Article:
Will Pfeifer admits that he’s old enough to have bought Marv Wolfman and George Perez’s “The New Teen Titans” #1 off the newsstand in 1980. A pre-teen at the time, Pfeifer loved to see superheroes around his own age engaging in some of the biggest challenges facing the DC Universe, but he also enjoyed the off-hours business of the team, which was truly the lifeblood of the series, whether it be one Titan crushing on another, or the missteps of one young hero leading to a flare-up between two best friends. The main difference between a series set in the ’80s and now is that moments like these weren’t instantly shared with the world via social media, so we never saw #cyborgsarah trending on Twitter, or a Starfire selfie popping up on Instagram.
That’s all changed with the release of “Teen Titans” #1 as Pfeifer and artist Kenneth Rocafort unleashed a modern brand of storytelling, with fictional texts and tweets embedded right into the story’s panels and pages. And Pfeifer told CBR News to expect more of the same as the series moves forward following the adventures of Robin, Wonder Girl, Raven, Beast Boy and Bunker, which all makes perfect sense when you consider every tweet by Katy Perry and Cristiano Ronaldo is retweeted thousands and thousands of times. If superheroes, especially teenaged ones, were to join Twitter, Facebook or Pinterest, they would absolutely generate an immense — and intense — level of engagement.
The true impact of social media on the new Teen Titans will be explored in an upcoming issue, as Raven becomes a music icon and her appearance at a concert explodes amongst her ever-growing fanbase. The writer, making his New 52 debut on the series, also shared his thoughts on all of the team members and discussed the important role of S.T.A.R. Labs in the series, which he called, “one of those elements of the DCU that’s always lurking in the background.”
CBR News: I believe “Teen Titans” is your first assignment set in the New 52. Realizing you are only one issue into your run, what does the line-wide relaunch mean to you as a creator, and as a fan of comics in general?
Will Pfeifer: You’re right — this is my first excursion in to the universe of the New 52. Both as a writer and a reader, I find it an interesting place. Continuity can be a lot of fun, but God bless it, it can also be a giant weight on top of a comic book creator, pressing him or her into the ground with accumulated decades of trivia, character connections and almost — but not quite — forgotten plot points. Now, it feels more like starting off at square one — or close to it, considering I’m coming in a little after the beginning — with more freedom to make a mark on characters and storylines. And that seems especially appropriate with a book like “Teen Titans,” which, after all, is focused on characters who are starting out themselves, trying to make their mark in the world. So far, with five issues under my belt script-wise, it’s been a lot of fun.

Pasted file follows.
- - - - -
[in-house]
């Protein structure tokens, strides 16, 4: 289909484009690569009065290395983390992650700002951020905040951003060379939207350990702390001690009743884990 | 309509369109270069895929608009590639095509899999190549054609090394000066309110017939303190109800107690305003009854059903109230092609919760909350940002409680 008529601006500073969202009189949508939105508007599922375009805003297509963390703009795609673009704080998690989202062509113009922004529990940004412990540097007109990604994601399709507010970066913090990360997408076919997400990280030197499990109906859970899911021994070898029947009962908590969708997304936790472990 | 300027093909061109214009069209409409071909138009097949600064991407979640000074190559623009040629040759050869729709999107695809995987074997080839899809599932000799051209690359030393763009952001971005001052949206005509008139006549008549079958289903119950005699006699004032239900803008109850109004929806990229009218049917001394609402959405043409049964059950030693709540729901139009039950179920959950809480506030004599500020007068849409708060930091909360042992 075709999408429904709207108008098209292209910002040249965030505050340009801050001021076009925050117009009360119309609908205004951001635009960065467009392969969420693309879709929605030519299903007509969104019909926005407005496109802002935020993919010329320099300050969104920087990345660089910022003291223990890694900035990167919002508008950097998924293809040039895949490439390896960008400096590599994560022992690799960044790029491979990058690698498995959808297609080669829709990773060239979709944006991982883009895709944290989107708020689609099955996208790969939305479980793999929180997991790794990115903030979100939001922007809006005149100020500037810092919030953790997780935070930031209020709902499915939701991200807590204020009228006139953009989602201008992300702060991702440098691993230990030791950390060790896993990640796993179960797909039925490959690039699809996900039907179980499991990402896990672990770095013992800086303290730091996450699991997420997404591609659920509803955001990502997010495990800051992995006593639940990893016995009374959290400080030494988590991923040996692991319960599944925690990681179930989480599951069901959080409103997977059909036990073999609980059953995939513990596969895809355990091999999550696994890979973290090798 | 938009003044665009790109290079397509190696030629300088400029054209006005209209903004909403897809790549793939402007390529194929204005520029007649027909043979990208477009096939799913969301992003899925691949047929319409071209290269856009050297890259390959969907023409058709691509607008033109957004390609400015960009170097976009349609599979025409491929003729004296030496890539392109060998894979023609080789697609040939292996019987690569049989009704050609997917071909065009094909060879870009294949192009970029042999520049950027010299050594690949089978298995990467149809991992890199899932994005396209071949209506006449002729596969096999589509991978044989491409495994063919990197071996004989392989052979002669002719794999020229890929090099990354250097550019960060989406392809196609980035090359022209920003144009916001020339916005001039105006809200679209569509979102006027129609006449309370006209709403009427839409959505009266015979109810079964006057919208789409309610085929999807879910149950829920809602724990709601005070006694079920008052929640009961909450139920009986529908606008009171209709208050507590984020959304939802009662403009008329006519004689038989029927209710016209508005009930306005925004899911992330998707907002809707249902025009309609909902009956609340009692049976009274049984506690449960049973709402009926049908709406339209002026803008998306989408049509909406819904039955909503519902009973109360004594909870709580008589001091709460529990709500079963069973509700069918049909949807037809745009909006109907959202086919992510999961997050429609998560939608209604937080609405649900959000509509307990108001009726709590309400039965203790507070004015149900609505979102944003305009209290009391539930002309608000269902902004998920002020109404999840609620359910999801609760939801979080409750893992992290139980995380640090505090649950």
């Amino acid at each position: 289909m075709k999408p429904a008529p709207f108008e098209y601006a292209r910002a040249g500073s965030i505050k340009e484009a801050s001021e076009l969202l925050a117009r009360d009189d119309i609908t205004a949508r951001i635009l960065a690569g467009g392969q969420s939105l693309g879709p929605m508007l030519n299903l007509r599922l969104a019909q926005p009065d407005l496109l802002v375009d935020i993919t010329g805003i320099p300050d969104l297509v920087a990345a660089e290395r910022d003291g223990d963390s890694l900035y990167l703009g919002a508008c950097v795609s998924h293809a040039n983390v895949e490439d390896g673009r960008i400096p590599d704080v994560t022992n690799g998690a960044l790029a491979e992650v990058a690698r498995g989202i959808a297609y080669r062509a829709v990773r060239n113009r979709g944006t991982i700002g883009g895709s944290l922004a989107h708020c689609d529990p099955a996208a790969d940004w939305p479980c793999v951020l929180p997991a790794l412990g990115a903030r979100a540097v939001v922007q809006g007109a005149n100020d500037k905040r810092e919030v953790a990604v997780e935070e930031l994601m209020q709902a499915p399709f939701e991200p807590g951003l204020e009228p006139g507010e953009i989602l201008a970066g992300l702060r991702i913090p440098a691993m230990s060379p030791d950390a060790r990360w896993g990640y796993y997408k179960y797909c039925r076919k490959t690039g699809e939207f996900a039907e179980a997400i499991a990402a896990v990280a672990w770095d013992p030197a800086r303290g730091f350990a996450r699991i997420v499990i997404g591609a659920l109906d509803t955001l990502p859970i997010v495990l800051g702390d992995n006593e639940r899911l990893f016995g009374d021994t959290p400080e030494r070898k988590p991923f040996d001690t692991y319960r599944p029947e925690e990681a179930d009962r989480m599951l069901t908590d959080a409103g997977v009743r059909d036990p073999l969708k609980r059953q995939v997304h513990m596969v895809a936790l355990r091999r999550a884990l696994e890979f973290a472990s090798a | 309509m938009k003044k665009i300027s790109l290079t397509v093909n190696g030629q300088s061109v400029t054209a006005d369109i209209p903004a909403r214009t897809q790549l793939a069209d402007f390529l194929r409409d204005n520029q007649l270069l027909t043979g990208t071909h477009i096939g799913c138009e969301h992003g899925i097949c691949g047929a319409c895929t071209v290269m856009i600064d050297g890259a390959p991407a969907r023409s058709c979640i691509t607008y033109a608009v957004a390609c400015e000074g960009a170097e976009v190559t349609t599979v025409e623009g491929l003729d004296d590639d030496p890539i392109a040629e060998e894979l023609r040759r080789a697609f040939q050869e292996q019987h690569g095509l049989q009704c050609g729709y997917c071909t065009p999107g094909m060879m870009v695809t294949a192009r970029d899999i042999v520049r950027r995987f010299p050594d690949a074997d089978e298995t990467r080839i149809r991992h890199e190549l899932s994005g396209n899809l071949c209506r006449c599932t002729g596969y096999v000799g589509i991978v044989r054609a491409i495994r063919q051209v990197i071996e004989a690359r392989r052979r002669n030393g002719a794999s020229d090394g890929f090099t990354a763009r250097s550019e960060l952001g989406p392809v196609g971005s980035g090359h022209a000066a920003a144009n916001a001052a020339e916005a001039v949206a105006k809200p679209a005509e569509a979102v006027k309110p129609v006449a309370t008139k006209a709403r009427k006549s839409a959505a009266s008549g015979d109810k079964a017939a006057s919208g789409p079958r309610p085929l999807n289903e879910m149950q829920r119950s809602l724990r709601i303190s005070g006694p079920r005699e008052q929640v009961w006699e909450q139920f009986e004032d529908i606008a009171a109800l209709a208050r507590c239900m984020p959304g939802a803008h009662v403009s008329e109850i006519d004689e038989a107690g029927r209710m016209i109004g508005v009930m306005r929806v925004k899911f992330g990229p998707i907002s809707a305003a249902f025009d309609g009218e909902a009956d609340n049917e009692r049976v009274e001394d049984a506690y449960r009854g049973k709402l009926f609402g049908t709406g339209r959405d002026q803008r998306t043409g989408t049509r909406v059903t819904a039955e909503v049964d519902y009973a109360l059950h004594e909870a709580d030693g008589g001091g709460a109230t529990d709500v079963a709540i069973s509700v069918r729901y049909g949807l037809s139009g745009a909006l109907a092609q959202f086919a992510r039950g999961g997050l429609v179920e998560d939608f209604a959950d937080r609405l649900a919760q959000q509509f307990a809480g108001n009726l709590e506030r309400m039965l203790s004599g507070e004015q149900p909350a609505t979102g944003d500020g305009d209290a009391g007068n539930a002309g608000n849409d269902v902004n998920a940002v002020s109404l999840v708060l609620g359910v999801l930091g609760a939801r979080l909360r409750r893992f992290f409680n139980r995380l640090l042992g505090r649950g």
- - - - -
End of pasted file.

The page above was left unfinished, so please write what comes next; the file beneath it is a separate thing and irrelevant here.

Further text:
Were you a fan of the iconic run on “The New Teen Titans” by Wolfman and Perez, or did you have a different introduction to the superhero team?
Yes, I’m actually old enough to have bought not only the first issue of the Wolfman/Perez “Teen Titans” off the newsstand, but I actually remember buying the issue of “DC Comics Presents” that included a free preview of the upcoming series. As someone who was just a few months shy of being a teen himself, I loved the comic — all the colorful action, soap opera side plots and, most of all, Perez’s incredible, and incredibly detailed, art made me a fan from the first page, first panel. I’m hoping that Kenneth and I can bring a little bit of that sense of wonder — and sense of fun — to a 21st century audience.
Obviously Cyborg is off the table, but did you assemble this team of Teen Titans, or were you told this was the roster?
The team was pretty solidly established by the time I was brought on board, but it’s a team I like a lot and one I know I can use to tell a lot of interesting stories. I also like the fact that it’s not too big or unwieldy — with only five members, we pretty much span the range of personalities, experience, powers, attitudes — you name it. Each character is different enough to create some interesting sparks when they bounce off each other, and there aren’t so many characters that the reader is going to have a hard time keeping track of who’s who.